Maybe the whole Toyota notion of “respect for people” and developing employees is the real “secret” sauce that companies can’t copy (or refuse to).
While not mentioning Toyota, this WSJ article caught my eye this morning. It starts:
Rather than worry so much about the war for talent in today’s tight job market, executives ought to focus on the waste of talent in their ranks. Many don’t spend nearly enough time making sure the people under them learn and grow on the job.
Companies are filled with alienated employees who feel underutilized and ignored, and are either coasting or searching for new jobs elsewhere. A whopping 70% of U.S. employees say they feel either “not engaged” or “actively disengaged” at work, according to a recent survey by the Gallup Organization.
This is sad. The columnist, Carol Hymowitz, is right to call this “waste” (some lean terminology, eh?). How does this happen? Employees aren’t disengaged on their first day of work… this happens to them over time, the result of poor leadership in companies.
This isn’t just a “feel bad” story, there is a direct relationship to productivity in companies where employees are ignored or not engaged by the leadership.
Business units with such a large number of dissatisfied employees “have more absenteeism and lower productivity — as well as 51% higher turnover rates than those with engaged employees,” says James Harter, chief scientist for Gallup’s international management practice.
Blame is pointed at the system, companies that don’t reward the right kind of leadership and people management behaviors:
“The role of people-managers — who develop talent and create sustained profits for companies — isn’t as valued as it should be,” says Mr. Harter, co-author with Rodd Wagner, also of Gallup, of “12: The Elements of Great Managing.” If it were, he adds, companies wouldn’t promote to management those who succeeded at a prior job but don’t have the foggiest idea about how to motivate people.
Blame the top executives who simply grade their managers on their financial results rather than on how well they groom and retain good employees.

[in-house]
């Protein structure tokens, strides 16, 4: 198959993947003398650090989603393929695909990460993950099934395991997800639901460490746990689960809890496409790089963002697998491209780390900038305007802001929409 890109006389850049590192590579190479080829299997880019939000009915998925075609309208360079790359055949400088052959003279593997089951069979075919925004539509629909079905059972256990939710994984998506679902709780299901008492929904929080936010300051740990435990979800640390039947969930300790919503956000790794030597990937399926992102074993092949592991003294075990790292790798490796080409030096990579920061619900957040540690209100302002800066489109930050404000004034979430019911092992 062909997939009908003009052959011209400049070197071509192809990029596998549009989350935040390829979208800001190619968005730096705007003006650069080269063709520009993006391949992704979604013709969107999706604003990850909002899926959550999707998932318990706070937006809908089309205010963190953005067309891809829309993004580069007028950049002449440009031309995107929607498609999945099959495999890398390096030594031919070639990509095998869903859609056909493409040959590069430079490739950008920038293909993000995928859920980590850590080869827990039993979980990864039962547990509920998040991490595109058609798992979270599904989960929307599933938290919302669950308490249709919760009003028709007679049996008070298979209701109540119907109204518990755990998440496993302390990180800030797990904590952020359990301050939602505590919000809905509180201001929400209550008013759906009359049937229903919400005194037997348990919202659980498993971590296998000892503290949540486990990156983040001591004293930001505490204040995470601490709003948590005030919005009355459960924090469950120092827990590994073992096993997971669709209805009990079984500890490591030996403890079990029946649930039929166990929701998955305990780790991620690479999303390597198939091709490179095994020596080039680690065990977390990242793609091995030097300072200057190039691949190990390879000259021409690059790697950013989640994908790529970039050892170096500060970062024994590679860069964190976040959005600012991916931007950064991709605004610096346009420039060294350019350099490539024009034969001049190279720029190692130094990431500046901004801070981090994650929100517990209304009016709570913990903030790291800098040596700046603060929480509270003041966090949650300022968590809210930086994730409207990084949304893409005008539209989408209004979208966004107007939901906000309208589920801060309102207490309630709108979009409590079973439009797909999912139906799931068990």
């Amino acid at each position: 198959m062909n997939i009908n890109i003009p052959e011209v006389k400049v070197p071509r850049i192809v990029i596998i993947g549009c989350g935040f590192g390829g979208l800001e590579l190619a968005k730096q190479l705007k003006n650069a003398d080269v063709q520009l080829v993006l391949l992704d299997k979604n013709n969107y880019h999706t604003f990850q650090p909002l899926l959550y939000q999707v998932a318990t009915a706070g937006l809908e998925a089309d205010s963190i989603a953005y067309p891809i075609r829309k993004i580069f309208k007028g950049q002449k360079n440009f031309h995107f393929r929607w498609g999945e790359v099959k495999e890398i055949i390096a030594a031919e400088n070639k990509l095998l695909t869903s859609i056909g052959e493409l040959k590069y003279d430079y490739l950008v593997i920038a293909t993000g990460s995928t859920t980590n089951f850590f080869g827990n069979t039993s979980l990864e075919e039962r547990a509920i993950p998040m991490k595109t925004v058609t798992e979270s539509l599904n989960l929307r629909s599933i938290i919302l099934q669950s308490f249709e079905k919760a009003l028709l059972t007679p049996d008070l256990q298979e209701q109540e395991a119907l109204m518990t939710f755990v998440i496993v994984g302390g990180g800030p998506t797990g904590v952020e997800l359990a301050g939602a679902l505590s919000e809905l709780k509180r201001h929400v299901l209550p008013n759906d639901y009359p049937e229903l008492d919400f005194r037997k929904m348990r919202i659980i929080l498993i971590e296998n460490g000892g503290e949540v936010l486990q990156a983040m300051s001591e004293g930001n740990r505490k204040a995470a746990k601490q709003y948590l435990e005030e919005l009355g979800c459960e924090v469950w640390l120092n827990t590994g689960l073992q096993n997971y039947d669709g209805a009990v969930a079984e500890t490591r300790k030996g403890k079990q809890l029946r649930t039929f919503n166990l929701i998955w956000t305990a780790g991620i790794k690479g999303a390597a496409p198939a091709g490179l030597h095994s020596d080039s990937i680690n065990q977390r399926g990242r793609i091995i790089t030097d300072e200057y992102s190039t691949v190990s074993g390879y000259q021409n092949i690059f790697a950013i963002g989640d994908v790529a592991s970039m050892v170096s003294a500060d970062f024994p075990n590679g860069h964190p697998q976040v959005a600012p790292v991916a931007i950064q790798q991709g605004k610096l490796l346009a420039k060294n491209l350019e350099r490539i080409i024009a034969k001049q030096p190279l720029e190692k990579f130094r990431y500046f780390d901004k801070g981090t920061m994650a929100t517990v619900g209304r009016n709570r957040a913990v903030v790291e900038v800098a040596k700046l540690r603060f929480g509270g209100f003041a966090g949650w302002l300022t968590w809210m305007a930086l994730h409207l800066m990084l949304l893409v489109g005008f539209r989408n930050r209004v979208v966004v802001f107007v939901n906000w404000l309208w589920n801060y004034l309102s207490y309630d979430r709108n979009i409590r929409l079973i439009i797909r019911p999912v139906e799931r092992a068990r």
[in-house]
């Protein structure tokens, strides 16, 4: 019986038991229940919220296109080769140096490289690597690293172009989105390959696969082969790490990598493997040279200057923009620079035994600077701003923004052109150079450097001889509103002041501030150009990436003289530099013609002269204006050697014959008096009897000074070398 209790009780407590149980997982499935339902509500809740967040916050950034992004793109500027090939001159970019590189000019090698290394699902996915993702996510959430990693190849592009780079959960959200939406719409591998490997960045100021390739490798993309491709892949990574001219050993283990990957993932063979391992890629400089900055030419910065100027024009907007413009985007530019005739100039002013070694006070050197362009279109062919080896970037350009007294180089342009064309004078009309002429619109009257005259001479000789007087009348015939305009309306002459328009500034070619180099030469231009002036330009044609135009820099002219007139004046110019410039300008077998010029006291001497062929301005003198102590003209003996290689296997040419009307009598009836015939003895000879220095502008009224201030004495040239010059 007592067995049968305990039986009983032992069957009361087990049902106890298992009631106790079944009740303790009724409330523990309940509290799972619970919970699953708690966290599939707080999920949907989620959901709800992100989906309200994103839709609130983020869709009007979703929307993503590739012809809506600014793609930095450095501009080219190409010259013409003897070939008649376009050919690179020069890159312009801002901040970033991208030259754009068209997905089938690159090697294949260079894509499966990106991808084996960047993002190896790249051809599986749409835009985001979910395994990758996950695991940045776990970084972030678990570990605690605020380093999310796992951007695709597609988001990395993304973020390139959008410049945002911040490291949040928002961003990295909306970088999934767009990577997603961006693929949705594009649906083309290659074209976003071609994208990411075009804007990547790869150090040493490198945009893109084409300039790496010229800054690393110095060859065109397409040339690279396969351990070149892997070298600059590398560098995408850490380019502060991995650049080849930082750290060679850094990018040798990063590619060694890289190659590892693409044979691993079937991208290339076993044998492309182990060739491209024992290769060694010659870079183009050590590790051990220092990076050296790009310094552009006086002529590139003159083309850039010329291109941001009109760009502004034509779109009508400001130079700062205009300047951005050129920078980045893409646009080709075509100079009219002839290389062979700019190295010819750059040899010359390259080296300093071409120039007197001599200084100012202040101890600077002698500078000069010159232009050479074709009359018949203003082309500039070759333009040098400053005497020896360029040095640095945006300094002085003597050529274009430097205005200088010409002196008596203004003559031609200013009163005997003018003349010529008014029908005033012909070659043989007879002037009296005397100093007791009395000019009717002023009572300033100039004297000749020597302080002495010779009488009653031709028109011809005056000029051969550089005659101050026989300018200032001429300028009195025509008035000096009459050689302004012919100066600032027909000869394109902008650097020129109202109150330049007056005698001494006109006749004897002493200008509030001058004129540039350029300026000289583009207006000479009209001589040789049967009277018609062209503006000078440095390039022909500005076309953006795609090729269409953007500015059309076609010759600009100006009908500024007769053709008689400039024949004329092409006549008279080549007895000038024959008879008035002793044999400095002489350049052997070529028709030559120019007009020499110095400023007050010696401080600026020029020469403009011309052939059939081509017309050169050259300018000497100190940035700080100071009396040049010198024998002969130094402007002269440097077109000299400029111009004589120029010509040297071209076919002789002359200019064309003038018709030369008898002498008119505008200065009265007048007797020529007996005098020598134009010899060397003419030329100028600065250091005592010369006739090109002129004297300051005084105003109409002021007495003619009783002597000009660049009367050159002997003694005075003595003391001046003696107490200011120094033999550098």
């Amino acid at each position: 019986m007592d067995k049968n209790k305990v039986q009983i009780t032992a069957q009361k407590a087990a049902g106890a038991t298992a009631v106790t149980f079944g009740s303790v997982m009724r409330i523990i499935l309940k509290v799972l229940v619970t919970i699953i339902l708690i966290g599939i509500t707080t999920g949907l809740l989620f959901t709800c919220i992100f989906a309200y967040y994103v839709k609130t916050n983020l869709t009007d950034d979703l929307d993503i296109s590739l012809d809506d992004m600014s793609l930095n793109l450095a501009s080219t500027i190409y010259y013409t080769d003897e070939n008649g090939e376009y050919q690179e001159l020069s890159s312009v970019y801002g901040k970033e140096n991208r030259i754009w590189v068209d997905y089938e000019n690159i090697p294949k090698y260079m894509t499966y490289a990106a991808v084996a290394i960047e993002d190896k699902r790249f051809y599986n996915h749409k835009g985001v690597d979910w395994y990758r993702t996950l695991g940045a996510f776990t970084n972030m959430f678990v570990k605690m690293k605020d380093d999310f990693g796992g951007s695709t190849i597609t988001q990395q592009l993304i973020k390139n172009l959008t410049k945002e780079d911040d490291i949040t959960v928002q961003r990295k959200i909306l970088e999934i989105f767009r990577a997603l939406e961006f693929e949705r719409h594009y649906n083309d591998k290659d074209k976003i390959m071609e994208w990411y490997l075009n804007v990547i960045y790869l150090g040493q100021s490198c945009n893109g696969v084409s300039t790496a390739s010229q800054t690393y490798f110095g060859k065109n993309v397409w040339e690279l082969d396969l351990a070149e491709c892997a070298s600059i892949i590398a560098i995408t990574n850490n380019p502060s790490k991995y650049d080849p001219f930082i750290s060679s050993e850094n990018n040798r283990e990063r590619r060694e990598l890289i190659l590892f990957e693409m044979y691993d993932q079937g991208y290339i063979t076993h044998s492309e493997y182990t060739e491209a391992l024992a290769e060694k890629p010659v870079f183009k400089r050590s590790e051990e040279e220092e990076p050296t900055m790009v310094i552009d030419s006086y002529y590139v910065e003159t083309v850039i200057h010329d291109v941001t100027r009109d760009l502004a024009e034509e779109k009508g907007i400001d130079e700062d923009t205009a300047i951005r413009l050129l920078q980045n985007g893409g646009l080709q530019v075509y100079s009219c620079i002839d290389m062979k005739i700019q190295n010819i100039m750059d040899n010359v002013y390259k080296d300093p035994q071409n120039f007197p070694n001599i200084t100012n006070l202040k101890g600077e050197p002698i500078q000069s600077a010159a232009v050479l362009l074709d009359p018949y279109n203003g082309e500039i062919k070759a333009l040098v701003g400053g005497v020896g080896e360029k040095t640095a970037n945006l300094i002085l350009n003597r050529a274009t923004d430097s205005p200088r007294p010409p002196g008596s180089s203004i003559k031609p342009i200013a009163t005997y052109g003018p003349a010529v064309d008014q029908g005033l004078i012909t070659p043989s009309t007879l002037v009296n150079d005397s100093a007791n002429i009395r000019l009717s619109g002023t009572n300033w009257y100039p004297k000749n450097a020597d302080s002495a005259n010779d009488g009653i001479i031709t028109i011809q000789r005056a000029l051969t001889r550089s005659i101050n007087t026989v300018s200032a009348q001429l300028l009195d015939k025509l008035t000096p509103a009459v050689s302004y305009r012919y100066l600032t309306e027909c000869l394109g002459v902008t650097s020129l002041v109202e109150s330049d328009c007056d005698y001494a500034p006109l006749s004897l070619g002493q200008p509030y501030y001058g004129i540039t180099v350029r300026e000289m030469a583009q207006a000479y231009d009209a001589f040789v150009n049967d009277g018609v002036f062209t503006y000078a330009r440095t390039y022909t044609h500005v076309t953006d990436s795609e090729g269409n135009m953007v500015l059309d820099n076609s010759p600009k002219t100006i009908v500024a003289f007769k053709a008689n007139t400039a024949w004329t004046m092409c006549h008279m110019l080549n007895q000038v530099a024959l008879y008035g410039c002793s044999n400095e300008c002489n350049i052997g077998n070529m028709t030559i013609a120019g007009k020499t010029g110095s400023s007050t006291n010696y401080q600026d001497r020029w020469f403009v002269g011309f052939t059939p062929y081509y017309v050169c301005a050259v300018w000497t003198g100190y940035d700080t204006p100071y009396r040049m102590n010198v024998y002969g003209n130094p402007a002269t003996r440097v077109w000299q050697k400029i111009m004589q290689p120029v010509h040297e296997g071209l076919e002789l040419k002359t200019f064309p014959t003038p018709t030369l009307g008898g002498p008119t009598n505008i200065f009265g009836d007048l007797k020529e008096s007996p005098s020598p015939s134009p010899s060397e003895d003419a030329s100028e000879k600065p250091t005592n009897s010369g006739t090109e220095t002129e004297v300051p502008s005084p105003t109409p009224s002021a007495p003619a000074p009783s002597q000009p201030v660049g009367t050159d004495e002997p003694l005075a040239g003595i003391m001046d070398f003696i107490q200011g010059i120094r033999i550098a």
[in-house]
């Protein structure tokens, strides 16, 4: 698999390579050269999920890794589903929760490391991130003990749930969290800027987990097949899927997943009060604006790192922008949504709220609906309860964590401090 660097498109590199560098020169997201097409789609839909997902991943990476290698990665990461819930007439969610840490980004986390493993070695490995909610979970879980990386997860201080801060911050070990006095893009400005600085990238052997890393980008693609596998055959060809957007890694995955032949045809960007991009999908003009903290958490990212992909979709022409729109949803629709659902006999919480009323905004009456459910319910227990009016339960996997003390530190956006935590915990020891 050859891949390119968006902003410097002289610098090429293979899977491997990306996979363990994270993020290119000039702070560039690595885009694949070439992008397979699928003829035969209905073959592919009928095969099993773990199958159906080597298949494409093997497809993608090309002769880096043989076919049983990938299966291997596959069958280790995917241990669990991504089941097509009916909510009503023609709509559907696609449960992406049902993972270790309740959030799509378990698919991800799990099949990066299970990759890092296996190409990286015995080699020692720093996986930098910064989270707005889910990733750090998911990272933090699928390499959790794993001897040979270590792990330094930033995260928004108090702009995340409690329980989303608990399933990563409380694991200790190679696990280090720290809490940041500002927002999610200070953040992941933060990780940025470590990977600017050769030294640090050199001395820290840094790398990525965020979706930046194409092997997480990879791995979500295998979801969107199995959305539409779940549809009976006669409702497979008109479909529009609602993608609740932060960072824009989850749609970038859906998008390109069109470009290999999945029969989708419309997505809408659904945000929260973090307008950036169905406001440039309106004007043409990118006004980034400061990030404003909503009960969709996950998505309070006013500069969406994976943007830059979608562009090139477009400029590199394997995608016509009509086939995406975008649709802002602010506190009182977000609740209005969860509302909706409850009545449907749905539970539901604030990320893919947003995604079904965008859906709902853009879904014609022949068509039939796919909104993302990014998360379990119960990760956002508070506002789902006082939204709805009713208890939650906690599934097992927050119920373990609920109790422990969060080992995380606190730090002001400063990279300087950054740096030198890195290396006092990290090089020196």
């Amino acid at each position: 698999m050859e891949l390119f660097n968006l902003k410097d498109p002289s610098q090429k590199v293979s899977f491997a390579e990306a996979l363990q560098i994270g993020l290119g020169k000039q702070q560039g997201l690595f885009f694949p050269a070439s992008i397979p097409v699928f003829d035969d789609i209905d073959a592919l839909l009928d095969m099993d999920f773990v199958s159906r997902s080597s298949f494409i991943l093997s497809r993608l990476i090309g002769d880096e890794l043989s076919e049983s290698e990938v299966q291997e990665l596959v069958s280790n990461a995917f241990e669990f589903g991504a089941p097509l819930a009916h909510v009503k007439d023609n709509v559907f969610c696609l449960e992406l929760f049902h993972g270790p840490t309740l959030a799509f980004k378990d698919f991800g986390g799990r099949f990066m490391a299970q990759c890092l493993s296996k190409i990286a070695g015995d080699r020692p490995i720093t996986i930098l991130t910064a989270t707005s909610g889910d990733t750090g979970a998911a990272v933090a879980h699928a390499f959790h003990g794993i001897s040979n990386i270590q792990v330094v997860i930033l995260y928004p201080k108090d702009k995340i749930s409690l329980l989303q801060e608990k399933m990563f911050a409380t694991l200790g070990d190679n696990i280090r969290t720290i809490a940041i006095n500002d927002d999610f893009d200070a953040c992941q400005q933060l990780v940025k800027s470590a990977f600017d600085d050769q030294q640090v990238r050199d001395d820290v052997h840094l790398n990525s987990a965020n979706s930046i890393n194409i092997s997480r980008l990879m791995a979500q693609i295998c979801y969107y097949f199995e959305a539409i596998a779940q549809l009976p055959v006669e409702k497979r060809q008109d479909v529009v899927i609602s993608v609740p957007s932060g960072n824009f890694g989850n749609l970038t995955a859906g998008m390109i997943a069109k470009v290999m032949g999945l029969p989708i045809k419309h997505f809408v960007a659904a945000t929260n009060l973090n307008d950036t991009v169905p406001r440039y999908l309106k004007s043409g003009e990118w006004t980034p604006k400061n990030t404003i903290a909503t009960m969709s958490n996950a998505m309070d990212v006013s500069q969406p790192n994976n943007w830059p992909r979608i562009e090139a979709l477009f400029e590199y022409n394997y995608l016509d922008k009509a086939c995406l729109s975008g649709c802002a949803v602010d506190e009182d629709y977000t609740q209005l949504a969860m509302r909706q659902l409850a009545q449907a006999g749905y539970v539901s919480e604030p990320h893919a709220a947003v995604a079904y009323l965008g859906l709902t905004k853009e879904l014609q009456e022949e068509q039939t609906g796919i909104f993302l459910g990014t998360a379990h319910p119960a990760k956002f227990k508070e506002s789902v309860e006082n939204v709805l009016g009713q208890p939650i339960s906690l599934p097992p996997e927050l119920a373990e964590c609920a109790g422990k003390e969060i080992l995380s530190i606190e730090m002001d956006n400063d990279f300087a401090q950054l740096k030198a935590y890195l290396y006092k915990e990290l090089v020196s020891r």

Toyota executives are always talking about developing people (including Gary Convis). I haven’t worked at Toyota, but people say it isn’t just lip service. Toyota (and good lean companies) realize that people are an asset. Norman Bodek talks about this all the time. TPS as the “Thinking Production System” seems less copied than TPS as the “Toyota Production System.”
I’ve seen lean and TPS methods really engage and inspire employees. If you’re just implementing some lean tools, some 5S here, a kanban system there, you really aren’t tapping into the full potential of your employees, or the full potential of lean.
The WSJ column has an example of one leader who is held up as an exemplar:
Mr. Wamsteeker, 41, asks employees scores of questions to figure out how “to serve them,” he says. Five years ago, he was assigned to turn around Cargill’s West Branch pork-business consultancy. The first thing he did was figure out which employees would excel at which jobs. He moved one very quiet, deliberate employee to a job analyzing how pork producers world-wide can improve productivity.
“He had technical expertise and had worked in Taiwan, so understood different cultures — and he has flourished in this job,” says Mr. Wamsteeker, who offers advice to employees and listens to their concerns as he joins them on customer calls and business trips.
“In some corporate cultures, there’s a lot of impatience, so if someone doesn’t exactly fit one job, he’s pushed aside for someone else,” he adds. “I look at people as half full, not half empty, and try to find out what’s happening to them at work and in their personal lives to find learning gaps that I can help fill.”
I like the sound of that, finding the right fit between employees and jobs (reminds me of Deming) and being a “servant leader” (something that Toyota’s Jim Press talks about quite a bit as well). Being this kind of leader, a coach rather than a controller, a true leader instead of a manager, is something we should encourage. It doesn’t mean micromanaging or meddling or interfering with your people, but being supportive of the team effort.
What do you think? A free article about Gallup survey is here. In the survey article, they also talk about how employees aren’t “challenged”: